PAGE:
FDA Warns Consumers Against Unapproved, Contaminated 'Miracle II Neutralizer'

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ePT--the Electronic Newsletter of Pharmaceutical Technology

FDA Warns Consumers Against Unapproved, Contaminated 'Miracle II Neutralizer'

On Dec. 6, the US Food and Drug Administration warned consumers to avoid two unapproved, bacteria-contaminated products manufactured by Tedco, Inc. (West Monroe, LA, www.miracleii.biz): "Miracle II Neutralizer" (promoted as an eyewash for the treatment of cataracts and pink eye)  and "Miracle II Neutralizer Gel" ("an incredible hygiene product used externally or for cleaning your teeth," according to the company’s Web site).

In its press statement, FDA warned that "use of these products could pose a risk of serious adverse events such as infections, particularly in children, the elderly, and individuals with weakened immune systems who are particularly susceptible to illness."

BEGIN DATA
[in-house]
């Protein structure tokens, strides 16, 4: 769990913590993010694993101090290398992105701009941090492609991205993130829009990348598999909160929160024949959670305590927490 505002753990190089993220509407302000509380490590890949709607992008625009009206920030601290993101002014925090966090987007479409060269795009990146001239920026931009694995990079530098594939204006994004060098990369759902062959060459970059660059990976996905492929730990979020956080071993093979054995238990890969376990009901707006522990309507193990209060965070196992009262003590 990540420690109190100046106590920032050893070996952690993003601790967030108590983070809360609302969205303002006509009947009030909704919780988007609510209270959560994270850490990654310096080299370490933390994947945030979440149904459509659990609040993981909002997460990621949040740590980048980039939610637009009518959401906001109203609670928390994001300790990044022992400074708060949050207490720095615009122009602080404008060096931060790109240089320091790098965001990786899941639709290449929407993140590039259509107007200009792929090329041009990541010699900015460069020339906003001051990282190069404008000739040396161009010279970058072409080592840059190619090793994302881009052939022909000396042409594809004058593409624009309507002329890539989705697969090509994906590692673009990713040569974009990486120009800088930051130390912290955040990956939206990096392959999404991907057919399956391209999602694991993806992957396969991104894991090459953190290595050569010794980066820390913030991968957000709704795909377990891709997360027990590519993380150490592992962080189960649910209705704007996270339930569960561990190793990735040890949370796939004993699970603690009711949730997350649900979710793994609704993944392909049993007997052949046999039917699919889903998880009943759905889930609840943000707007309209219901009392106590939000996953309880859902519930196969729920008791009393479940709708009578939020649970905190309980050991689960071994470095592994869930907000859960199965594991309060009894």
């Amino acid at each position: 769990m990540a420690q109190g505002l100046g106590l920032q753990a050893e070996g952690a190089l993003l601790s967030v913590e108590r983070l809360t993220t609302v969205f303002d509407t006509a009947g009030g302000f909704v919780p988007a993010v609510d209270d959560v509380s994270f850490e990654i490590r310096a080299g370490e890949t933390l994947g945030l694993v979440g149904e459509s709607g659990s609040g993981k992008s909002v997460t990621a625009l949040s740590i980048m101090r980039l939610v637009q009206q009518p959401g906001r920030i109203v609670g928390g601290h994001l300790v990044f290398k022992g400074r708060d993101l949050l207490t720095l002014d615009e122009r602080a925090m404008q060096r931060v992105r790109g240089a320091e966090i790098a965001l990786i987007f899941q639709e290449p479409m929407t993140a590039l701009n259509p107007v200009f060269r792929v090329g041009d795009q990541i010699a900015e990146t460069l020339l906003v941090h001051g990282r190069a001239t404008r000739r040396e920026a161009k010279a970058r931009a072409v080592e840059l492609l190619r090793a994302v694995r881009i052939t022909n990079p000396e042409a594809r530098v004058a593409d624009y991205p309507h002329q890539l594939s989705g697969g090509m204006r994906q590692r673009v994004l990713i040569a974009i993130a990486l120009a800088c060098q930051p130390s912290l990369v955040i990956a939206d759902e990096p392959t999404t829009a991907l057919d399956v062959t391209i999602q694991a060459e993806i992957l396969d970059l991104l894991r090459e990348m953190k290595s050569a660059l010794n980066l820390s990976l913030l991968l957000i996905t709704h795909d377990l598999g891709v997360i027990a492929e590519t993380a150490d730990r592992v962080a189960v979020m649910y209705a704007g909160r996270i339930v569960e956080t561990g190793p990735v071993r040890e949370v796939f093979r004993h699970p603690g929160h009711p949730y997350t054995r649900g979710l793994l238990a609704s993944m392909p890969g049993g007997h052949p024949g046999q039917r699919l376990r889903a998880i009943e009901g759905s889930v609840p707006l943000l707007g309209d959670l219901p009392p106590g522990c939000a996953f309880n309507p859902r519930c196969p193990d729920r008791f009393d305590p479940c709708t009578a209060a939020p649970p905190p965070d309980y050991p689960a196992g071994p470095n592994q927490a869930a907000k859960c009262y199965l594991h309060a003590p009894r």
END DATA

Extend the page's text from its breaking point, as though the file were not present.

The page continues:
The statement quoted  Margaret O'K. Glavin, FDA's associate commissioner for regulatory affairs, who said, "We will not tolerate the marketing of products that use deceptive and untruthful claims to lure consumers into potentially dangerous situations. We consider it a significant public health hazard when consumers are deliberately deceived into using potentially dangerous products that promise health benefits but deliver only risk of harm."

According to FDA, Tedco markets Miracle II Neutralizer for a raft of unapproved uses, including the treatment of AIDS, cancer, Crohn's Disease, dermatitis, diaper rash, diabetes, ear ache, hemorrhoids, hives, gout, herpes, mouth ulcers, psoriasis, skin cancer, and yeast infection, including claims like, "Supreme technology has made possible for a perfect soap cleaner, deodorizer, natural insecticide, and antibacterial product to be put on the market. This is the only product that is made in the world that can wash a newborn baby or clean up an oil spill and everything in between."

Tedco lists the ingredients as "energized stabilized oxygenated water, ash of Dedecyl solution, calcium, potassium, magnesium." It sells its products online (where they were still being sold as of Dec. 8) and through retail outlets.


In July 2003, FDA sent Tedco a

Warning Letter

, calling the product an unapproved drug.